When you’re 25 you learn how to balance a calendar full of engagement celebrations, housewarmings, weddings, baby showers and kid’s birthday parties. When you’re 25 you buy yourself a nice outfit and a thoughtful gift for the cherubic baby or happy couple then you eat cake. When you’re 25 you merrily clink glasses in cheer while sharing warm hugs and kissing wine flushed cheeks. When you’re 25 you are young, beautiful and have the rest of your life ahead of you. Going to funerals for your friends is the last thing on your mind – except when you and all of your friends share a life-threatening disease.
“When you have a silent killer lurking in your very being, you rejoice every milestone”
When your days are marked just making it to 25 is a blessing. Every day lived is a precious gift and attending mundane societal normalcies are just extras for us. When you have a silent killer lurking in your very being, you rejoice every milestone you or your friends reach because you know that your time together could be limited. Just being there to grow up with one another and see each other succeed is a miracle. Every cookout, every casual get-together, every baseball game spent with your friends you try to imprint the moment in your brain, you try to burn their image in your eyes – just in case you never see them again.
Having a friend die is heartbreaking; Having a friend die from the same slow, methodic, malignant disease that you have is catastrophic. Your throat closes up and the blood in your veins freeze as you stand in front of the casket and realize that it could be you next. You look at the family and see ambivalence – pain, grief, acceptance and relief – because the one they love is gone but they’re no longer suffering. Not only do you mourn your dear friend but you mourn the very idea that maybe just maybe you could live your life normally – You remember that you’re still sick.
There’s something about pain and struggle that brings people together. It’s the reason firefighters, military and police officers call each other “brother”. When you find others like you, you can support each other and even fight back like the Mothers Against Drunk Driving. You make life-long friends and sometimes even meet the love of your life (Like I did!) all because your existence became complicated somewhere along the line. You form bonds with friends who become family and you get some of the light back in your life.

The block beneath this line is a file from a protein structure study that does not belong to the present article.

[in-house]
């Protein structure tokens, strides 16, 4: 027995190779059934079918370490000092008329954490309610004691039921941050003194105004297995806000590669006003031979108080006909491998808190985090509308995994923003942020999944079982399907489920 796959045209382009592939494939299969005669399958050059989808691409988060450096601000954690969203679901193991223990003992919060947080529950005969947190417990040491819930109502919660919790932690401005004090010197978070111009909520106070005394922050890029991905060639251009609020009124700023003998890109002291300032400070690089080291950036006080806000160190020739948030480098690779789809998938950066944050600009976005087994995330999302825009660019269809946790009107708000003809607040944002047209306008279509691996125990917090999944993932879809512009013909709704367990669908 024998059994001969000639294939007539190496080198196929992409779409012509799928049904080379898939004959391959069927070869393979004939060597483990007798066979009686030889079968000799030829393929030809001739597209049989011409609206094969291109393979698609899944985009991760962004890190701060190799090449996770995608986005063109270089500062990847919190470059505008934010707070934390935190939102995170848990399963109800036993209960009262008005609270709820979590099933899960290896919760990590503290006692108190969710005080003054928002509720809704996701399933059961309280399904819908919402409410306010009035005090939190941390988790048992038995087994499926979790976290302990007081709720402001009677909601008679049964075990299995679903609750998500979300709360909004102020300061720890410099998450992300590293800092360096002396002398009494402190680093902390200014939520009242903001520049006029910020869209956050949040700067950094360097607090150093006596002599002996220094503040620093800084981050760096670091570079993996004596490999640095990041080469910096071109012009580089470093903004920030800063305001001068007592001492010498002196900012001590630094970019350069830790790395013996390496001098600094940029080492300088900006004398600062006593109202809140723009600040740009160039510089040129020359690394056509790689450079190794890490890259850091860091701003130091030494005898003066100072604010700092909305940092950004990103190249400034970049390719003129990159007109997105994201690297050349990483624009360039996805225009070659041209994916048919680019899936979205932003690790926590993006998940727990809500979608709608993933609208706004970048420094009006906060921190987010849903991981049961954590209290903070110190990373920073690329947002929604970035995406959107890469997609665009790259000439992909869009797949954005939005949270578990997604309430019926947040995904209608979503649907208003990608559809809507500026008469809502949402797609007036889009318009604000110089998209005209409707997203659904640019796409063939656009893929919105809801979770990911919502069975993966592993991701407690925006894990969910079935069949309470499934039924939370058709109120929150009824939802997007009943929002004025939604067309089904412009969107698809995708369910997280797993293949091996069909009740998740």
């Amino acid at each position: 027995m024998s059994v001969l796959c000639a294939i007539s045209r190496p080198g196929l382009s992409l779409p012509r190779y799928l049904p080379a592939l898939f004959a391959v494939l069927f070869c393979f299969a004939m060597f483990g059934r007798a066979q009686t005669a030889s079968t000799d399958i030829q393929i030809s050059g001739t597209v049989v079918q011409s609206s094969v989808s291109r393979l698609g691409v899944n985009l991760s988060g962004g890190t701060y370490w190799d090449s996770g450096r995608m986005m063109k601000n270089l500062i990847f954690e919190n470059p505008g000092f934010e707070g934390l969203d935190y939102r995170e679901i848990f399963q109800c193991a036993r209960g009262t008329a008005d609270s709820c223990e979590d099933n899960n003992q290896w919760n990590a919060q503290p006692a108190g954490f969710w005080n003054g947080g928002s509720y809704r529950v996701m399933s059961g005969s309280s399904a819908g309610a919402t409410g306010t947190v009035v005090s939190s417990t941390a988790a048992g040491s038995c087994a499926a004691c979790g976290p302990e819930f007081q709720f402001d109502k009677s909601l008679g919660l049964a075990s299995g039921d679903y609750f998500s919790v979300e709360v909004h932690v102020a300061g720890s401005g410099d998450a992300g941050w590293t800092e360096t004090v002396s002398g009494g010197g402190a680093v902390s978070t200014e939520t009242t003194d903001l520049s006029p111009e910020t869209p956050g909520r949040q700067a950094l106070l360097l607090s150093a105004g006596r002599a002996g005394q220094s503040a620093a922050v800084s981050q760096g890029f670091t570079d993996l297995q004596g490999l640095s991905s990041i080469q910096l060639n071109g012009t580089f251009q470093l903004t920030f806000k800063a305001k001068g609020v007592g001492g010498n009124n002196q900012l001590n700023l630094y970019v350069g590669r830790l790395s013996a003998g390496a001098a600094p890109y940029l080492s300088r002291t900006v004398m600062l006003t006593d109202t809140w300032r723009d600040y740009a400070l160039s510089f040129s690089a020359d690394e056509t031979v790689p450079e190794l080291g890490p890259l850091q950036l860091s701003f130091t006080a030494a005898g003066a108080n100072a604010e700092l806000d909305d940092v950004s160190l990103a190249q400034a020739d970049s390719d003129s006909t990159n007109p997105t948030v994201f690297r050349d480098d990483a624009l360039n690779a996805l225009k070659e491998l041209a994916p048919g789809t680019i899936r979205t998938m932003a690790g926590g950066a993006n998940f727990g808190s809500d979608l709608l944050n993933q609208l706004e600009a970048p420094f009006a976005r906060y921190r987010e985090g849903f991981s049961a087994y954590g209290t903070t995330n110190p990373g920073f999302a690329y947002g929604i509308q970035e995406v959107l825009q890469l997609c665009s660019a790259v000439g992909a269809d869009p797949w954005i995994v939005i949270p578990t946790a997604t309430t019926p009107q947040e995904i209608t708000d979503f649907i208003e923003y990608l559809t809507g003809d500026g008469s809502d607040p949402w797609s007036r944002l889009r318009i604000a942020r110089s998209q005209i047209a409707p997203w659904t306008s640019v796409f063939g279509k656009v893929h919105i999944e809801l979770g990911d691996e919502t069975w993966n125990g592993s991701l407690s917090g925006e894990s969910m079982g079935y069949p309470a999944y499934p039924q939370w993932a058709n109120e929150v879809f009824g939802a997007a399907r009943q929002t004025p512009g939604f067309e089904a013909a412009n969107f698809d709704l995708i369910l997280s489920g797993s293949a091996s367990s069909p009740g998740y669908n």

“The sad truth is we go when we go”
Unfortunately, as we all know, death is inevitable. We’d all like to believe we will die at peace, lying in bed surrounded by loved ones and remembering our long lives dotted with proud moments. We’d like to believe that we’ll die of old age with wisdom to impart upon our subsequent generations. But the sad truth is we go when we go.
Today my husband and I said goodbye to one of our very close friends, he was 34. My husband had the privilege of being one of his pallbearers and was asked by his father to say something during the service. I watched the shoulders of his mother rise and fall in muffled sobs as my husband recalled happy moments with her son. I choked behind my handkerchief trying to contain my own dispair as I heard the soft cries and sniffles of others around me.
When we found out about our friend’s passing it was impossible to believe at first, I was waiting for someone to say, “Gotcha” but no one did.
Nearly a week passed after I got the news and I still couldn’t believe it until I saw his body in a casket with my own eyes. He looked so peaceful and happy. He looked like he might open his eyes and tell me it was all a prank. I reached into the casket and laid one of my most prized possessions on his chest and drove home to finally allow myself to break down.
” If you don’t focus on breathing you feel like you might forget how to”
All week I forced myself to grit my teeth and carry on as normal. I went to work where I smiled and joked in a vain attempt to push my feelings aside. When asked how I was doing I simply replied, “Fine” because I couldn’t tell them what was really gnawing at my insides – they wouldn’t understand. Sympathetic nods and cooing noises made me wish I hadn’t told anyone anything at all. I didn’t want anyone to feel sorry for me, if anything, I wanted everyone to be sorry that this world lost one hell of a man.
Losing someone to the very thing that brought you together knocks the wind out of your chest and all you can do is sit very still because if you don’t focus on breathing you feel like you might forget how to. It will take a long time to heal from the loss of someone who brought so much life and laughter to our lives but I am grateful that my husband and I have each other lean on.
If you are struggling with something please understand that life is short and there’s no need to suffer in silence. Reach out to someone and give yourself a fighting chance. As for me, I will continue to live with my own affliction and try to make every day count. There isn’t enough time to worry if you look fat in that dress or keep up with what’s trending on Facebook or wonder why your ex cheated on you. Keep moving on and moving forward.
Love deeply and aim to serve others – doing so hasn’t let me down so far.
Thanks for reading.
Until next time